7.26 Within the implementation plan, navigation hubs have been identified and three such hubs are within South Holland:
  • Spalding has been identified as a location for a major navigation hub that would provide extensive moorings for up to 200 boats, with ancillary developments including boat repair yards and accommodation.
  • Crowland has been identified as an intermediate size hub, with moorings for 20-40 boats and the provision of general boating facilities and some accommodation.
  • West Pinchbeck has been identified as a minor hub, with mooring for 10 boats, and washout facilities.
  We believe that an allocation of land for the marina development at Spalding will best be undertaken as part of preparation of the Local Development Framework, specifically the Area Action Plan for Spalding. This will provide the opportunity for consideration of the options and of any proposals put forward to the Council.
7.27 The development of the Fens Waterways Link will also provide opportunity for other water based recreation and the promotion and development of tourism.
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  Policy LT4 - The Fens Waterways Link
  Planning permission will be granted for development ancillary to the Fens Waterways Link subject to proposals satisfying other relevant policies within the plan, and the following criteria:
  1) The proposed development will not have a negative impact on the vitality and viability of the town centres.
  2) The design of the proposal minimises its impact on the countryside.
  3) The proposal has suitable road access, and does not impact negatively on the flow of traffic near to the site, and is accessible by a choice of means of transport.
  4) The proposal will not prejudice flood defences surrounding the site, or have a negative impact on the standard of flood defence.
  5) The proposal will not have a detrimental impact on the environment.
7.28 The demand to play golf continues to increase and it is accepted that by their nature golf courses need to be located in the open countryside. The need to protect the character and appearance of the countryside does remain however, and new golf courses and associated buildings need to be sensitively designed to ensure that they assimilate successfully into the wider landscape. Locations on the edge of settlements are likely to be required to ensure accessibility by a range of transport modes. The Council would encourage the use of drought-hardy grasses and landscaping to reduce the need for irrigation.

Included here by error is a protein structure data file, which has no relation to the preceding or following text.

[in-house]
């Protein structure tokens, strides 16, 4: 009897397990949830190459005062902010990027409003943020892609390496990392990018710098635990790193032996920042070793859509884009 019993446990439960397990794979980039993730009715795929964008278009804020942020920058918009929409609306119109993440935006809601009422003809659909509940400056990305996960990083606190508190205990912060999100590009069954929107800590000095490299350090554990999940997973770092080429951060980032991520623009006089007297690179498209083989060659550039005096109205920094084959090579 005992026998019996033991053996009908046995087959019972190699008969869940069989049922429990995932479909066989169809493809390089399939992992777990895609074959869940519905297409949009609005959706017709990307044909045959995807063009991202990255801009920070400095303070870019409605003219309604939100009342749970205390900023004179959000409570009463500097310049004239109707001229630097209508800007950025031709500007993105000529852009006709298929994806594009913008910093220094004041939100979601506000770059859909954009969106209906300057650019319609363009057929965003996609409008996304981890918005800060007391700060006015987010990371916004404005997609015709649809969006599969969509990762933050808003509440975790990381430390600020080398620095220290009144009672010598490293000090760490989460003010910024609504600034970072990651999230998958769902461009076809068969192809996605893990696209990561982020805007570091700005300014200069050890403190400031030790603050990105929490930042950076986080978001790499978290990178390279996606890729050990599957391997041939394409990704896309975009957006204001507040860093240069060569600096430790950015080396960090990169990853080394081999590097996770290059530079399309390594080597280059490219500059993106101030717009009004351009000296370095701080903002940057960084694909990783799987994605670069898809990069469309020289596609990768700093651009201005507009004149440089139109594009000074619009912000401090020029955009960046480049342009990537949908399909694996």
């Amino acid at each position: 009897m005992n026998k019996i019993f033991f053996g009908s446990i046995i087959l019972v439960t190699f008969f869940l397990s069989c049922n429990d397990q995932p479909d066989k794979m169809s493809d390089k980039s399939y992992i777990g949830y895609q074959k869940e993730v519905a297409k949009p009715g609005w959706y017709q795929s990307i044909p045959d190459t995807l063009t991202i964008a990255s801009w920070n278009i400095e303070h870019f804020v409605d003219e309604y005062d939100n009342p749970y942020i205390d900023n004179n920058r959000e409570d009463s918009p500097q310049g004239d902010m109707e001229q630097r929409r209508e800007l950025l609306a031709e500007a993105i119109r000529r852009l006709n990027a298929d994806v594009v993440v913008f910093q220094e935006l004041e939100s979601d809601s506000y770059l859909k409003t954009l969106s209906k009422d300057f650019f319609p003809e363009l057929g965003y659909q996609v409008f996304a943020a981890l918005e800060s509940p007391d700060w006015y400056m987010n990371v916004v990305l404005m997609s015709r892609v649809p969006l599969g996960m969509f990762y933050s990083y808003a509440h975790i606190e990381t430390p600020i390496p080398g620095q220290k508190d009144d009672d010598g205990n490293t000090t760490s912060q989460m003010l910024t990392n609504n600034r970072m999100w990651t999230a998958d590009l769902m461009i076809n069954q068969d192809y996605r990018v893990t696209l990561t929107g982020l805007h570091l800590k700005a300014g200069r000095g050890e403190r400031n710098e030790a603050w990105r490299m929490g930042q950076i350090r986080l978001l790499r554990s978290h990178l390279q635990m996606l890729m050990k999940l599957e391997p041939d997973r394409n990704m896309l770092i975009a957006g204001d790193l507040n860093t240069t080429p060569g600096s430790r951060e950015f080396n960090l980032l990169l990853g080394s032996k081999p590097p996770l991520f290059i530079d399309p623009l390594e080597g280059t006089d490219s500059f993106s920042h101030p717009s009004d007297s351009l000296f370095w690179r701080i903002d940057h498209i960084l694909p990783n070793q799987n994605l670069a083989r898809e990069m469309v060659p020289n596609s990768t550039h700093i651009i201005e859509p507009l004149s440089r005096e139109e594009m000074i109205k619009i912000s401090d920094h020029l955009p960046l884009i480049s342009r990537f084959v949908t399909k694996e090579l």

7.29 Careful consideration must also be given to the design and location of driving ranges to ensure that associated buildings, surrounding fencing, flood lighting and car parks do not have an adverse effect on the character and appearance of the surrounding area.
  Policy LT5 - Golf
  Proposals for the development of new golf courses and driving ranges will only be permitted where the following criteria are satisfied:
  1) The level of provision in the Local Plan area does not satisfy demonstrable demand.
  2) The proposal would not harm the appearance of the landscape.
  3) In the case of golf courses, they are designed and landscaped in sympathy with the character and appearance of the surrounding landscape and adopt a natural, rough management regime.
  4) There would be no harm to the amenity of nearby residents.
  5) Ancillary buildings are designed to have minimal visual impact and in their design, form and materials of construction, respect traditional buildings in the locality.
  6) In the case of driving ranges, there would be no adverse impact on the character or appearance of the area from associated fencing, structures and floodlighting.
  7) The site is accessible by a choice of means of transport.
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Caravan Sites
7.30 The Council recognises that caravanning and camping are popular recreational pursuits and provide flexible tourist accommodation. They can be of great benefit to the local economy and provide opportunities for farm diversification. As most are self catering, local shops, pubs, restaurants and other businesses and attractions can benefit.
7.31 All proposals for new or extensions to existing caravan and campsites will have to meet strict criteria. Proposals should seek to minimise the impact on the landscape through careful siting, layout and design and should be well screened by indigenous landscaping. It is also important that there should be no adverse effect on the surrounding environment, wildlife, agricultural uses, or archaeological and historic sites of interest.
7.32 The scale of the proposal and the number of pitches proposed will be a key consideration in assessing the impact of proposals, particularly given the topography of the South Holland landscape which often enables long distance views of development. Small sites associated with existing rural businesses that can be successfully assimilated into the landscape are more likely to be acceptable. Access is of particular importance and sites should be located close to major roads and existing facilities and services. The Council must be satisfied that the extra traffic generated would not compromise highway safety.